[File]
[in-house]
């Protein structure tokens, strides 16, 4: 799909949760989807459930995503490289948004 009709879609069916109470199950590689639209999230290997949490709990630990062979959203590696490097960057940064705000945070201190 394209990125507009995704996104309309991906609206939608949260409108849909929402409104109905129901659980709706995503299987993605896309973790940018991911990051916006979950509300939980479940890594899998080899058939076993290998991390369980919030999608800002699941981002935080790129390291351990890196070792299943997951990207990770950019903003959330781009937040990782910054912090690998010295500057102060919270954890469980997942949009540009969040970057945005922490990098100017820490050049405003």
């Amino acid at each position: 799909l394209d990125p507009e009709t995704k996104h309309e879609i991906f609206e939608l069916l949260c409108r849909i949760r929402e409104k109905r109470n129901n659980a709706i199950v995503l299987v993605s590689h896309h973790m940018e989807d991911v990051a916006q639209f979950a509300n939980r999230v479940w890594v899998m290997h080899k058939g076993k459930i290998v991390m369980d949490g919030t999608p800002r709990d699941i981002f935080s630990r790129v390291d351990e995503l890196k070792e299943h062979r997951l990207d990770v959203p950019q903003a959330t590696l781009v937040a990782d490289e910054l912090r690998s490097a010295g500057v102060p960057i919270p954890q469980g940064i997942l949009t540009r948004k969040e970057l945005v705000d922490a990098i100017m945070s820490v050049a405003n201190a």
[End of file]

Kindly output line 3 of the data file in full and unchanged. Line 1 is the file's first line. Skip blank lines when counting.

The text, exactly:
């Amino acid at each position: 799909l394209d990125p507009e009709t995704k996104h309309e879609i991906f609206e939608l069916l949260c409108r849909i949760r929402e409104k109905r109470n129901n659980a709706i199950v995503l299987v993605s590689h896309h973790m940018e989807d991911v990051a916006q639209f979950a509300n939980r999230v479940w890594v899998m290997h080899k058939g076993k459930i290998v991390m369980d949490g919030t999608p800002r709990d699941i981002f935080s630990r790129v390291d351990e995503l890196k070792e299943h062979r997951l990207d990770v959203p950019q903003a959330t590696l781009v937040a990782d490289e910054l912090r690998s490097a010295g500057v102060p960057i919270p954890q469980g940064i997942l949009t540009r948004k969040e970057l945005v705000d922490a990098i100017m945070s820490v050049a405003n201190a």